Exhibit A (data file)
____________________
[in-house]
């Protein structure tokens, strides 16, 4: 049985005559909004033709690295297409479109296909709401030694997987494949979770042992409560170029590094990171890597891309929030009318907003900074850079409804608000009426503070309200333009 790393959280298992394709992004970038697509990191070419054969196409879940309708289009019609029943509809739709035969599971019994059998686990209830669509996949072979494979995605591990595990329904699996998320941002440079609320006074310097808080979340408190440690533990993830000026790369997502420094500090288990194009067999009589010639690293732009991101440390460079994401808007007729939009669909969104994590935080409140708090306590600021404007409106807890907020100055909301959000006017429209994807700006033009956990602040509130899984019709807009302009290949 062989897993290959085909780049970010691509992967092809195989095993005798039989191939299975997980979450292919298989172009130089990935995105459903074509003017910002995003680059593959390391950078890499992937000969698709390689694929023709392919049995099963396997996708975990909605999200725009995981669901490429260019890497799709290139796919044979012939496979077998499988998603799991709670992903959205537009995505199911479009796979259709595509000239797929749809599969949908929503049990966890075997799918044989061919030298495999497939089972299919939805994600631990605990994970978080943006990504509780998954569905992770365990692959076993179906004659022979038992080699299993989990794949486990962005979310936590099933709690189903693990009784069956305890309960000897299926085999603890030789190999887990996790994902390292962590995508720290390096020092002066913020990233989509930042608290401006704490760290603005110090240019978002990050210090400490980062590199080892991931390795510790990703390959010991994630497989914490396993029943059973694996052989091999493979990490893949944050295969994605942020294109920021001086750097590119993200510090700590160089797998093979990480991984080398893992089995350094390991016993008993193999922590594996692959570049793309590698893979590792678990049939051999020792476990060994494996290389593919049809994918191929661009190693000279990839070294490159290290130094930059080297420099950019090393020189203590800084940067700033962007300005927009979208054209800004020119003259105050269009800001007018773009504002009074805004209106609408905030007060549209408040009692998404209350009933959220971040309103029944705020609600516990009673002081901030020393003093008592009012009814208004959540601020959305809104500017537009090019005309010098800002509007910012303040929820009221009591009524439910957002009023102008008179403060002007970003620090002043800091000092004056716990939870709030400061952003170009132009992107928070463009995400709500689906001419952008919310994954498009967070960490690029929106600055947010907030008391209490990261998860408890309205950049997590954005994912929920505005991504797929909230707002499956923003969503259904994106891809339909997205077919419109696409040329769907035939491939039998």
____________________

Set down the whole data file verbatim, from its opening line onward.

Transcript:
[in-house]
């Protein structure tokens, strides 16, 4: 049985005559909004033709690295297409479109296909709401030694997987494949979770042992409560170029590094990171890597891309929030009318907003900074850079409804608000009426503070309200333009 790393959280298992394709992004970038697509990191070419054969196409879940309708289009019609029943509809739709035969599971019994059998686990209830669509996949072979494979995605591990595990329904699996998320941002440079609320006074310097808080979340408190440690533990993830000026790369997502420094500090288990194009067999009589010639690293732009991101440390460079994401808007007729939009669909969104994590935080409140708090306590600021404007409106807890907020100055909301959000006017429209994807700006033009956990602040509130899984019709807009302009290949 062989897993290959085909780049970010691509992967092809195989095993005798039989191939299975997980979450292919298989172009130089990935995105459903074509003017910002995003680059593959390391950078890499992937000969698709390689694929023709392919049995099963396997996708975990909605999200725009995981669901490429260019890497799709290139796919044979012939496979077998499988998603799991709670992903959205537009995505199911479009796979259709595509000239797929749809599969949908929503049990966890075997799918044989061919030298495999497939089972299919939805994600631990605990994970978080943006990504509780998954569905992770365990692959076993179906004659022979038992080699299993989990794949486990962005979310936590099933709690189903693990009784069956305890309960000897299926085999603890030789190999887990996790994902390292962590995508720290390096020092002066913020990233989509930042608290401006704490760290603005110090240019978002990050210090400490980062590199080892991931390795510790990703390959010991994630497989914490396993029943059973694996052989091999493979990490893949944050295969994605942020294109920021001086750097590119993200510090700590160089797998093979990480991984080398893992089995350094390991016993008993193999922590594996692959570049793309590698893979590792678990049939051999020792476990060994494996290389593919049809994918191929661009190693000279990839070294490159290290130094930059080297420099950019090393020189203590800084940067700033962007300005927009979208054209800004020119003259105050269009800001007018773009504002009074805004209106609408905030007060549209408040009692998404209350009933959220971040309103029944705020609600516990009673002081901030020393003093008592009012009814208004959540601020959305809104500017537009090019005309010098800002509007910012303040929820009221009591009524439910957002009023102008008179403060002007970003620090002043800091000092004056716990939870709030400061952003170009132009992107928070463009995400709500689906001419952008919310994954498009967070960490690029929106600055947010907030008391209490990261998860408890309205950049997590954005994912929920505005991504797929909230707002499956923003969503259904994106891809339909997205077919419109696409040329769907035939491939039998």